Maintaining Tables


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As a database matures and records are added and deleted, they eventually need a little bit of maintenance.  When you log in as the administrator user you can run various table maintenance functions to keep your database running smoothly.

Note: A database preference controls how often the system will prompt you to maintain tables. Depending on usage, frequency of deletes, etc., maintenance should be performed every 30-90 days.

The following maintenance actions are available:

Analyze Table - Verifies indexes and keys for optimal internal operation for queries. It may be worthwhile running this action if large amounts of new data has been imported into the database.
Check Table - Checks the table or tables for errors.  This function might produce many rows of information for each checked table. The last row will have a Msg Type value of "status" and the Msg Text normally should be "OK". If you don't get "OK," or "Table is already up to date" you should normally run a repair of the table. A message reading, "Table is already up to date" means that there was no need to check the table.
Repair Table - Repairs a possibly corrupted table. Normally you should never have to run this command. However, if disaster strikes, the repair is very likely to get back all your data. Like the Check Table function, Repair Table may produce many rows of information for each checked table. The last row is the most important, and should be "OK".
Optimize Table - Should be used if you have deleted a large number of records.  Ordinarily, running an optimization once a month will keep tables compacted and well optimized.  The most common use of the Optimize function is to reclaim allocated but unused space in a table (such as when a large block of records has been deleted.)  This is a little like degragmenting a computers hard disk. You can see how much space a table has by running "Show Table Info" and checking the value in the Data Free column.
Show Table Info - Displays various statistics for a table, including the amount of allocated but unused space.  This information may be asked for by Support to help analyze an issue.  The following information is displayed:

- Table Name: the name of the table being acted upon
- Rows: the number of rows in the table
- Avg Row Length: the average number of bytes per row in the table
- Data Length: the total number of bytes of the table data file
- Index Length: the total number of bytes of the index data file
- Max Data Length: the maximum length of the data file
- Data Free: the number of bytes of allocated, but unused space in the table
- Create Time: the date/time the table was created
- Update Time: the date/time the table was last modified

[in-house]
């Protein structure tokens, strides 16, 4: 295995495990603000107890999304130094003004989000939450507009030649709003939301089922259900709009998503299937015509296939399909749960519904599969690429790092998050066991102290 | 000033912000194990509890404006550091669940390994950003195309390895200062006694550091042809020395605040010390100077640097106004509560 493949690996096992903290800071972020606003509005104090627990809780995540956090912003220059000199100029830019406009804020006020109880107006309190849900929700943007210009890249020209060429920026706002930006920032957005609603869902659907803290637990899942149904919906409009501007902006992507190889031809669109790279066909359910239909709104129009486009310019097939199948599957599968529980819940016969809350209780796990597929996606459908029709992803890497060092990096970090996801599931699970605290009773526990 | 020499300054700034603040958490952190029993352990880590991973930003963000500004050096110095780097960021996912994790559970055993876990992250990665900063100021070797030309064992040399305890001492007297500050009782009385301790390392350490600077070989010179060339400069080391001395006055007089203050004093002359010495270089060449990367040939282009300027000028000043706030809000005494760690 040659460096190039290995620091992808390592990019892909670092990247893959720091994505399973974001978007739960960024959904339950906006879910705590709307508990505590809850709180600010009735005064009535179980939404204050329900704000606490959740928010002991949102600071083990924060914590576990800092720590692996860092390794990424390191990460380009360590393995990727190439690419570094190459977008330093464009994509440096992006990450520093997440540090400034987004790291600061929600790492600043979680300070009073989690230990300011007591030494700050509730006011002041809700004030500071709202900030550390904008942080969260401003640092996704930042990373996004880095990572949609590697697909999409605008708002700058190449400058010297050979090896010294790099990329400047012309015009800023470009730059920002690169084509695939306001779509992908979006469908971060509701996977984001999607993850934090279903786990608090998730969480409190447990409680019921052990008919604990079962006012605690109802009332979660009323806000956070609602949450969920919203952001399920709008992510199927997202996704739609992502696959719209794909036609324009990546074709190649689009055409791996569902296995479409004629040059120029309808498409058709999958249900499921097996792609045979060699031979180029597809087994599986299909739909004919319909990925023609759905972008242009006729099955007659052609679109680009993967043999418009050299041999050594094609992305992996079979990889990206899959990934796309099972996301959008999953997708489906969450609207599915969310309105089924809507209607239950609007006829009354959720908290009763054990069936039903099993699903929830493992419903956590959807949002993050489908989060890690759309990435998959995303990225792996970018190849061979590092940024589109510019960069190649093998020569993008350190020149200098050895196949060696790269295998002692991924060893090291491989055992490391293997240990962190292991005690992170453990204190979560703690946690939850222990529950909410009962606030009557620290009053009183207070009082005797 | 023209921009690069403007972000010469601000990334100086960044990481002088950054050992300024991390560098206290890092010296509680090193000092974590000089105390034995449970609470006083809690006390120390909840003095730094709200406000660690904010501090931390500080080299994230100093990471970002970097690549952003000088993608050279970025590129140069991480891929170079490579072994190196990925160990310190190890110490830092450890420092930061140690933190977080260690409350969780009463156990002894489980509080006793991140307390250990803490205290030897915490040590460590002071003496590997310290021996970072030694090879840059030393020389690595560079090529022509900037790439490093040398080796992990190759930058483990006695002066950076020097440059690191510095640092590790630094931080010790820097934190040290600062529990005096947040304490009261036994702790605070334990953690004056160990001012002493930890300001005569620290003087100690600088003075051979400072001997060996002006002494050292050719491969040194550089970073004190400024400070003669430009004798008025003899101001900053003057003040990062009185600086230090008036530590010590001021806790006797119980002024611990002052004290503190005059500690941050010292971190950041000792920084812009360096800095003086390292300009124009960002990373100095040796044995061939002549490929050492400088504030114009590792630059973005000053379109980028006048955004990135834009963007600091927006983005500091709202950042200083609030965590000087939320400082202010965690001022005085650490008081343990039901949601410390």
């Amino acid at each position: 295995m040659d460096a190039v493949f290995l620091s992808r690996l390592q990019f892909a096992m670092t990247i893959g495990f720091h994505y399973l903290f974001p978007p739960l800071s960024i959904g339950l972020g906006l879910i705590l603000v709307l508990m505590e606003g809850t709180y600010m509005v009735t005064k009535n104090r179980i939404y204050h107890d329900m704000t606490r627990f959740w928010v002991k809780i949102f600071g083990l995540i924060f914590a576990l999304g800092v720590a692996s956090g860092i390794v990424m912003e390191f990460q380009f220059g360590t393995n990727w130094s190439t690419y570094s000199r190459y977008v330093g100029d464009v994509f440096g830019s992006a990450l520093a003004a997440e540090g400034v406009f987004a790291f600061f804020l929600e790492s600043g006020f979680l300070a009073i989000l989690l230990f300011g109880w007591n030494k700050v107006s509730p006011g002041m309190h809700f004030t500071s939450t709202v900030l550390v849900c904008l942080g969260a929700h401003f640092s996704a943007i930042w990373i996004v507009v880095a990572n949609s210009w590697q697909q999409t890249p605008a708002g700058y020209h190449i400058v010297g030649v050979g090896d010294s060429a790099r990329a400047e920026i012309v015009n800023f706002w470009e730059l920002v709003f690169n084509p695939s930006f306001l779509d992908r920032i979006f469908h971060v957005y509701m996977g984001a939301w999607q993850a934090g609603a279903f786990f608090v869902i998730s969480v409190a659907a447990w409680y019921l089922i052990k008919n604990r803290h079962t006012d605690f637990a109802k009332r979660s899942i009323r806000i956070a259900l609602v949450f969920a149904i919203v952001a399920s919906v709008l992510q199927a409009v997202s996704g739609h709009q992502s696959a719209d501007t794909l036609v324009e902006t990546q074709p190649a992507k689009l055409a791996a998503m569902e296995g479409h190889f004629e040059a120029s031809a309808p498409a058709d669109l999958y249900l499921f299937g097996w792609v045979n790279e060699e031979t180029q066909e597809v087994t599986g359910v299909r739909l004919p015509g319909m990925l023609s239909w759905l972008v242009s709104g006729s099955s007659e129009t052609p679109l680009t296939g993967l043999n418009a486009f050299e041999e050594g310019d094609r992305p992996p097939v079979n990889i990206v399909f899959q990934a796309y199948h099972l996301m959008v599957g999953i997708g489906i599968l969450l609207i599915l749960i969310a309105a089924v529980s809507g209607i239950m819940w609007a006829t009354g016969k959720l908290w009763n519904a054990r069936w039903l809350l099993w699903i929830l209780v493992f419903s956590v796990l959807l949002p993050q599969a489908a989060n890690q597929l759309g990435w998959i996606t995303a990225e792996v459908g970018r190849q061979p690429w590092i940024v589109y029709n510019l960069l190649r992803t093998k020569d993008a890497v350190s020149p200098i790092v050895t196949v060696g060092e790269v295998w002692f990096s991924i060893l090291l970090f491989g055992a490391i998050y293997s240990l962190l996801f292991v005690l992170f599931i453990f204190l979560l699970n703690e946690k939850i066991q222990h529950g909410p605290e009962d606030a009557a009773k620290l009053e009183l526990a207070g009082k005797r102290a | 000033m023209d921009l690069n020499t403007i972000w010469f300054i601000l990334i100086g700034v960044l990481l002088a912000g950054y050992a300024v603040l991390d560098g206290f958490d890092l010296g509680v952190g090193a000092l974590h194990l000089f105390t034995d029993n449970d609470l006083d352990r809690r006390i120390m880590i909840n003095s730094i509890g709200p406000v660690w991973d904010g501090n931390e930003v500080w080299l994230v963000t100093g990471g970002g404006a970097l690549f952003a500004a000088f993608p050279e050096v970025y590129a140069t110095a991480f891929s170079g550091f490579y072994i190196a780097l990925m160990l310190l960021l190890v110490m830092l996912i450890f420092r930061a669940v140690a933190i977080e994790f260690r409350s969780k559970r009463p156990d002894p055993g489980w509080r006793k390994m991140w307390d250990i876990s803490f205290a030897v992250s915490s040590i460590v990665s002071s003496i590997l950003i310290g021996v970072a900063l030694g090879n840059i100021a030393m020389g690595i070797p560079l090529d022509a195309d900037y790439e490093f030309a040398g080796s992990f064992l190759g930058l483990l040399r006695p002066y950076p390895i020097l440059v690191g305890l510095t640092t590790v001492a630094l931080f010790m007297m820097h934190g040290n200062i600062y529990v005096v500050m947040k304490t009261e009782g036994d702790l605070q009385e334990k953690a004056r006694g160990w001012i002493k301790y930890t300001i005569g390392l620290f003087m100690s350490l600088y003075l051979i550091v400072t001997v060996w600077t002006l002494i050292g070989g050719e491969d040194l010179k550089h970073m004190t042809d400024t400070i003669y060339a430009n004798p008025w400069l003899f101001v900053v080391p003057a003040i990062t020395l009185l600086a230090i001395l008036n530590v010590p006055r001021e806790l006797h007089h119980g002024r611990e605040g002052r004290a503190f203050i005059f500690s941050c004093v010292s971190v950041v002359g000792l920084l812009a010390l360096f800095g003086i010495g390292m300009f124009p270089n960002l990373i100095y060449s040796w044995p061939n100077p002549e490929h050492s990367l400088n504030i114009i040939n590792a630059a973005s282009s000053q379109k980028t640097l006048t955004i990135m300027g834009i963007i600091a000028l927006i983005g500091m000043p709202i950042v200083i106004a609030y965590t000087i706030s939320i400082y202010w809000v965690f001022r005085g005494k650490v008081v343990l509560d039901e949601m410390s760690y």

- Check Time: the date/time of the last Check Table operation
- Engine: the storage engine used for the table
- Comment: the description of the table's use (or some information why the server couldn't access the table information if the table's information could not be displayed)

Maintenance Frequency

It is a good idea to get in the habit of running the table maintenance operations on a monthly to quarterly basis, depending upon how much activity you have on your database (i.e., a database with 10 concurrent users may require more frequent maintenance for optimal performance).  Think of table maintenance as basic housekeeping for a healthy database.  Like changing the oil in your automobile, it keeps the database engine running well.

At a minimum, run Check Tables and look at the results.  If any errors or warning are reported, run the Repair Tables option and then run Check Tables again.  When finished, run Analyze and/or Optimize Tables to refresh indexes and compact and organize your data.

Running Maintenance Functions

From within MemberTies...

1Login as the user "mtadmin".
2Choose Tools > Database Admin Tools > Maintain Tables.
3Continue to Step 4 below.

From the Server Utility...

1Start the server utility and click Maintain Tables.
2Choose the desired database, and enter the mtadmin username and password.
3Continue to Step 4 below.

Then...

4Select one or more tables to affect in the Tables area. (If you're not sure, just right-click the list and choose Select All)
5Choose the action to perform from the dropdown, then click "Start".
 
Normal Housekeeping can be accomplished by selecting all tables, and then successively running Check, Repair, and Optimize.
6Information about the operation will be displayed in the Details section.
7When the operation is finished, you can write the contents of the "Details" section to a log file if you wish. To do this, click "Write Log", enter a filename in the "Save Message Log As" dialog, and click Save.
8If you want to perform another operation, repeat the previous steps, otherwise, click Close.

Note: If for some reason you cannot start MemberTies to run table maintenance, the same functions can be run from the Server Utility.